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Cercospora Leaf Blight and Soybean Purple Seed Stain

Late-season warm and humid conditions lead to increased sightings of Purple Seed Stain, causing questions about its effect on yield. Purple Seed Stain, also known as Cercospora leaf blight, is caused by the fungus Cercospora kikuchii. While yield loss may occur if the disease infects leaves early in the season, the loss is usually less than 10%, and is dependent on how quickly the disease develops. However, seed discoloration may result in elevator dockage and grain quality may be downgraded. 

Cercospora leaf blight symptoms usually appear in the upper canopy leaves as a distinct purplish color and/or bronze highlights across the leaf margins. Disease symptom development on the leaves does not correlate strongly to symptom development on the seed. Even though Cercospora leaf blight may be in the field, it doesn’t mean that there will be Purple Seed Stain, and vice versa.

  • Infection occurs early in the season but is not usually visible until R4.
  • Upper canopy may have various-sized light purple spots with bronze highlights, which can be mistaken for sunburn later in the season.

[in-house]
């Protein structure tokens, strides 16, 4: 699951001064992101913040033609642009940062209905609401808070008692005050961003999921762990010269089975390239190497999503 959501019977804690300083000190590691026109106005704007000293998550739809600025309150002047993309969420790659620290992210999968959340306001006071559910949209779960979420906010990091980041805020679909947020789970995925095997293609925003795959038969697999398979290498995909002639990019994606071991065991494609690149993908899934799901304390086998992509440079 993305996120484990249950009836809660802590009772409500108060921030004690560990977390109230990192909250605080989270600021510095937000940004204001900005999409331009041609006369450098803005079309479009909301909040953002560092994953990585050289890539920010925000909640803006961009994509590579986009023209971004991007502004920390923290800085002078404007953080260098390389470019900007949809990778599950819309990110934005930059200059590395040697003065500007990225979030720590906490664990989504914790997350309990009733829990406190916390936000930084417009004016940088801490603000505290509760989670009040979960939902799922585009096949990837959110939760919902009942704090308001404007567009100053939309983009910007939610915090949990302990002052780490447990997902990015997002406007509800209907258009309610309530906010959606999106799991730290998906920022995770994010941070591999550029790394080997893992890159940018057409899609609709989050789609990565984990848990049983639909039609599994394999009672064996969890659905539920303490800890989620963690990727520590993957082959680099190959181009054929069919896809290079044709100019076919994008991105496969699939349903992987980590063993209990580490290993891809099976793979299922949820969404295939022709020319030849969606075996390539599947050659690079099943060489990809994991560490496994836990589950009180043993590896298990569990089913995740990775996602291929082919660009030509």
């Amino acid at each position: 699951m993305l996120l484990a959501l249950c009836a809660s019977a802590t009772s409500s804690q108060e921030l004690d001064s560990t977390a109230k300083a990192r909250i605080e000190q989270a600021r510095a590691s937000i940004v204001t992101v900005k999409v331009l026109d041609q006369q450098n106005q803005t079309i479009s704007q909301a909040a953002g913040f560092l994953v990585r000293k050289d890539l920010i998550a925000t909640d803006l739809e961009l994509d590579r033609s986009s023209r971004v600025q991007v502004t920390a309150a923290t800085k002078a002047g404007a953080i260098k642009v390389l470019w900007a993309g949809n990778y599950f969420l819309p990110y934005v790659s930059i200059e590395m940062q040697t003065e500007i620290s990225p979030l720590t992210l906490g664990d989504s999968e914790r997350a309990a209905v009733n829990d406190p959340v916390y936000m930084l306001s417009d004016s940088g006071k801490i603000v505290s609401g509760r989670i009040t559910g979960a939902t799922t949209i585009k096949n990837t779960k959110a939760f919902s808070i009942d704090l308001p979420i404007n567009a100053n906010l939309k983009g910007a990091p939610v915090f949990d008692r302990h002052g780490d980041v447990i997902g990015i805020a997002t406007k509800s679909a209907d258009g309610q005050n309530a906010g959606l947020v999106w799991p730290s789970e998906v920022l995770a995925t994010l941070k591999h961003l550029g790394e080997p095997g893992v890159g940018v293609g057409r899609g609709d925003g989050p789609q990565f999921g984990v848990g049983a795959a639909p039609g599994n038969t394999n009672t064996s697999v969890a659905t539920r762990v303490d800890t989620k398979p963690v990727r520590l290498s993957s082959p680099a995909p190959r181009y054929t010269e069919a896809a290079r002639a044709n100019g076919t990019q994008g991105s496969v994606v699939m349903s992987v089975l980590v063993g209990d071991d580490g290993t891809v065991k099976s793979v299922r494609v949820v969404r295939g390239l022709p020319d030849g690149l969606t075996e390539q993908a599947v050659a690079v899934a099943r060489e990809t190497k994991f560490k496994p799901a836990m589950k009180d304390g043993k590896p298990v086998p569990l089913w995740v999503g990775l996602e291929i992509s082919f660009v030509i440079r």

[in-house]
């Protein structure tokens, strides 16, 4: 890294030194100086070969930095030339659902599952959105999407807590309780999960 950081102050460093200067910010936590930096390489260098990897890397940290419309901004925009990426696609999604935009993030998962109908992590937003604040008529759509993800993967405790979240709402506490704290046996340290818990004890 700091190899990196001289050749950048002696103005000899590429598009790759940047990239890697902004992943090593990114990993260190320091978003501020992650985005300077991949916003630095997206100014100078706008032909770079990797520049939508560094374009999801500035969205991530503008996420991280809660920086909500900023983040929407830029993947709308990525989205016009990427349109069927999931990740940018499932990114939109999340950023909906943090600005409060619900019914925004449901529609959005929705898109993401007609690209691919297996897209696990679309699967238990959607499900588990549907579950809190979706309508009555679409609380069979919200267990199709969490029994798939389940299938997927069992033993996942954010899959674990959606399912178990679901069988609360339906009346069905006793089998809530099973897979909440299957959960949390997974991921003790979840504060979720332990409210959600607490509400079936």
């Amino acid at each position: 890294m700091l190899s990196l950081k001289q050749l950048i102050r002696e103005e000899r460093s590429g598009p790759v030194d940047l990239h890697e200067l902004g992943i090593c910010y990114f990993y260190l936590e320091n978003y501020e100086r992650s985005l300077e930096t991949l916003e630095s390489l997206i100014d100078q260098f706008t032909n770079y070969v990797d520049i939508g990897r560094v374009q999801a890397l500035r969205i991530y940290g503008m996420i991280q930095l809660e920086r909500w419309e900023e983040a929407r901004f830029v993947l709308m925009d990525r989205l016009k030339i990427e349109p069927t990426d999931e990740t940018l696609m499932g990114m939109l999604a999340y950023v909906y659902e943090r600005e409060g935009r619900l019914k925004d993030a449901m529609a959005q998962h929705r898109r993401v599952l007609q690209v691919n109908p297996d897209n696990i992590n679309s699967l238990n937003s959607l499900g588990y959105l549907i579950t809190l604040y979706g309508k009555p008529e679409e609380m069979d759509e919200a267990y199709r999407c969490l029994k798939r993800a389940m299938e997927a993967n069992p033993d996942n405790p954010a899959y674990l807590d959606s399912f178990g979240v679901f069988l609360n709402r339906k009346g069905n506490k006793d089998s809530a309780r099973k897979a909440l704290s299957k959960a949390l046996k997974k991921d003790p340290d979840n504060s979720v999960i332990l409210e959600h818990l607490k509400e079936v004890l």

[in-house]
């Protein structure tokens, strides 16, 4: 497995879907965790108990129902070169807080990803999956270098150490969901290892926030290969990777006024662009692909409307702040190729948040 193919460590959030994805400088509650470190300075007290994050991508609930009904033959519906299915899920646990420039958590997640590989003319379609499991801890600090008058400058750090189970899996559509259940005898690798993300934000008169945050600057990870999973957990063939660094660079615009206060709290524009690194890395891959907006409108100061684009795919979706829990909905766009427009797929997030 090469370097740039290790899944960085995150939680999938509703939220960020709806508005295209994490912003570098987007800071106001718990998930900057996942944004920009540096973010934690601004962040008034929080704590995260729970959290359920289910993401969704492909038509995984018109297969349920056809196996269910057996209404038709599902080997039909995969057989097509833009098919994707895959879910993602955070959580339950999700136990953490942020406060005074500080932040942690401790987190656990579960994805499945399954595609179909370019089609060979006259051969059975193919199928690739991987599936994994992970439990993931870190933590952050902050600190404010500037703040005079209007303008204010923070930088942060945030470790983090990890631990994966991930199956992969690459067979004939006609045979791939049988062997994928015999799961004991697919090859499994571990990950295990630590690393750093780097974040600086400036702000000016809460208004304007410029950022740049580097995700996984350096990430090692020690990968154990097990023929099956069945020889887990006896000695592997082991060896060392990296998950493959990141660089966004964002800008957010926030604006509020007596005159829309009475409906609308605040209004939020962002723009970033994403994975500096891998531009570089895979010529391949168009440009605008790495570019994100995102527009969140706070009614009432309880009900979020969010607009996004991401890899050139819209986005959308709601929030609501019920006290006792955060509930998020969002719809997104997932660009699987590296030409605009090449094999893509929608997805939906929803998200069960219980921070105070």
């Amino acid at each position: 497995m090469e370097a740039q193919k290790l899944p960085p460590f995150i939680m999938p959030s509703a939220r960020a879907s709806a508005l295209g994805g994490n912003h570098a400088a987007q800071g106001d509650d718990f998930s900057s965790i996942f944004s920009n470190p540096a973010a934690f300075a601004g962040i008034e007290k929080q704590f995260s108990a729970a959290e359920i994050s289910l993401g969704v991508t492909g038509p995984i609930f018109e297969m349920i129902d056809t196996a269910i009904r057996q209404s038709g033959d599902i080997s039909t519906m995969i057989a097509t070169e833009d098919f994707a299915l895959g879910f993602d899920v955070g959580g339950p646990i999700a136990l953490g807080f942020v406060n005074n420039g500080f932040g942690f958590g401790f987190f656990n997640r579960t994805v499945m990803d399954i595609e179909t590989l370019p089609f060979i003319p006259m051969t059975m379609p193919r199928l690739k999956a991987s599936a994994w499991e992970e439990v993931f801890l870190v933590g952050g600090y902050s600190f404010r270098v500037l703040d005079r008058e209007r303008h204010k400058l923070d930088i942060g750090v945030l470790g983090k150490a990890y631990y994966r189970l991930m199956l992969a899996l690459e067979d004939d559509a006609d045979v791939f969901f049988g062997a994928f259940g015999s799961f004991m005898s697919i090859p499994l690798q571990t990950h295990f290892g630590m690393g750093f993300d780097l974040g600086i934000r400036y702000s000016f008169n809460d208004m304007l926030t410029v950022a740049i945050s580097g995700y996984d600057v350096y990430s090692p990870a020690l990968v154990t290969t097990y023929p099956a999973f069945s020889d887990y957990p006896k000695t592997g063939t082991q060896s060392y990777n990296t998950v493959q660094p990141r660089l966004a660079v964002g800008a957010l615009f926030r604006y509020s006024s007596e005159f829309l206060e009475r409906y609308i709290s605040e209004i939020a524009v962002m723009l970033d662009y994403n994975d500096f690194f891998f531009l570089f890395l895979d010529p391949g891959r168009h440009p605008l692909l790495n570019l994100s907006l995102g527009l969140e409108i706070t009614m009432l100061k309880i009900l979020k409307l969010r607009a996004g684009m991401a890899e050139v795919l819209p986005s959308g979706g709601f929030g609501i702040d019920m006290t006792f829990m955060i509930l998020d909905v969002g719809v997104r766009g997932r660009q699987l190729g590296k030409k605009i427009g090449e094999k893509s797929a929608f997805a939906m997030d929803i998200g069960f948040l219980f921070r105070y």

• Leaves may fall off the plant in cases of severe infections.
  • Symptoms may also be seen on petioles, stems and pods.
  • Infected pods show a noticeable, purple discoloration of the seed.
  • High humidity and warm temperatures trigger disease development.
  • The pathogen overwinters on crop residues and/or seed.
  • Temperatures averaging above 80° F greatly increase fungal sporulation.
  • Severity of the disease is related to environmental conditions at flowering, not the presence in planted seed.

  • Incorporate residue to help reduce inoculum, as the pathogen survives on crop residue.
  • Rotate crops to help lessen disease incidence.
  • Apply seed treatment fungicides to infected seed, but plant disease-free seed. 
  • R3-R5 foliar fungicide applications may help reduce blight and pod infections, help limit yield loss and improve seed quality.
  • No soybean variety is immune to this disease, but there are varieties known to have low susceptibility to Cercospora leaf blight.
Contact your Golden Harvest Seed Advisor with questions or for additional agronomic insights.

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